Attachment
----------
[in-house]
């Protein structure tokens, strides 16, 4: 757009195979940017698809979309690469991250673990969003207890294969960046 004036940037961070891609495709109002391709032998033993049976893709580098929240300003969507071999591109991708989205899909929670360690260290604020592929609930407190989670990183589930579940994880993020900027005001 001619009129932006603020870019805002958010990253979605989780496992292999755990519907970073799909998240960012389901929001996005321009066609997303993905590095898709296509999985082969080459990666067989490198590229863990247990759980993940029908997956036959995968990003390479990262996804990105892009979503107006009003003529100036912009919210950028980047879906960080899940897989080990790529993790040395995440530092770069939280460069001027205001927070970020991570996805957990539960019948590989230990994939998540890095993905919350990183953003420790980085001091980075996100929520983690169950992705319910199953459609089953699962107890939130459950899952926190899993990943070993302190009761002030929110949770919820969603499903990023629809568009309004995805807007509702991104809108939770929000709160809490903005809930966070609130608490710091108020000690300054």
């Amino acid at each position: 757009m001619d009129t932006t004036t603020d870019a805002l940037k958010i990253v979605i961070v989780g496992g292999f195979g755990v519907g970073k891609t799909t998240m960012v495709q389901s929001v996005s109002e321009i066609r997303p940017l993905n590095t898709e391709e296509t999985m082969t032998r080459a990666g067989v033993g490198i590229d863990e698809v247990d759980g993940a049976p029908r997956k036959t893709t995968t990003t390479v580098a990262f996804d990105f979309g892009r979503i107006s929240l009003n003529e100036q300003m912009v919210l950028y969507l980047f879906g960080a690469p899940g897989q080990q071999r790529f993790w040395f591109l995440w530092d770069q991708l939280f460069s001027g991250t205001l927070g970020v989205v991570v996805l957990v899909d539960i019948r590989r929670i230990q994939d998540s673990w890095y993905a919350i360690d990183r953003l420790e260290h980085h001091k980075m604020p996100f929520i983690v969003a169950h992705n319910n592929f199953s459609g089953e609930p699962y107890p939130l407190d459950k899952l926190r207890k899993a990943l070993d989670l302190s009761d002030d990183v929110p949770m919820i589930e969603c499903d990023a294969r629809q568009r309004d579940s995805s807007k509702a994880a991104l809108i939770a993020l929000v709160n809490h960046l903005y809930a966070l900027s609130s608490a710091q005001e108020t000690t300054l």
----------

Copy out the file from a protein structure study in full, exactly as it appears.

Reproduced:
[in-house]
């Protein structure tokens, strides 16, 4: 757009195979940017698809979309690469991250673990969003207890294969960046 004036940037961070891609495709109002391709032998033993049976893709580098929240300003969507071999591109991708989205899909929670360690260290604020592929609930407190989670990183589930579940994880993020900027005001 001619009129932006603020870019805002958010990253979605989780496992292999755990519907970073799909998240960012389901929001996005321009066609997303993905590095898709296509999985082969080459990666067989490198590229863990247990759980993940029908997956036959995968990003390479990262996804990105892009979503107006009003003529100036912009919210950028980047879906960080899940897989080990790529993790040395995440530092770069939280460069001027205001927070970020991570996805957990539960019948590989230990994939998540890095993905919350990183953003420790980085001091980075996100929520983690169950992705319910199953459609089953699962107890939130459950899952926190899993990943070993302190009761002030929110949770919820969603499903990023629809568009309004995805807007509702991104809108939770929000709160809490903005809930966070609130608490710091108020000690300054």
């Amino acid at each position: 757009m001619d009129t932006t004036t603020d870019a805002l940037k958010i990253v979605i961070v989780g496992g292999f195979g755990v519907g970073k891609t799909t998240m960012v495709q389901s929001v996005s109002e321009i066609r997303p940017l993905n590095t898709e391709e296509t999985m082969t032998r080459a990666g067989v033993g490198i590229d863990e698809v247990d759980g993940a049976p029908r997956k036959t893709t995968t990003t390479v580098a990262f996804d990105f979309g892009r979503i107006s929240l009003n003529e100036q300003m912009v919210l950028y969507l980047f879906g960080a690469p899940g897989q080990q071999r790529f993790w040395f591109l995440w530092d770069q991708l939280f460069s001027g991250t205001l927070g970020v989205v991570v996805l957990v899909d539960i019948r590989r929670i230990q994939d998540s673990w890095y993905a919350i360690d990183r953003l420790e260290h980085h001091k980075m604020p996100f929520i983690v969003a169950h992705n319910n592929f199953s459609g089953e609930p699962y107890p939130l407190d459950k899952l926190r207890k899993a990943l070993d989670l302190s009761d002030d990183v929110p949770m919820i589930e969603c499903d990023a294969r629809q568009r309004d579940s995805s807007k509702a994880a991104l809108i939770a993020l929000v709160n809490h960046l903005y809930a966070l900027s609130s608490a710091q005001e108020t000690t300054l």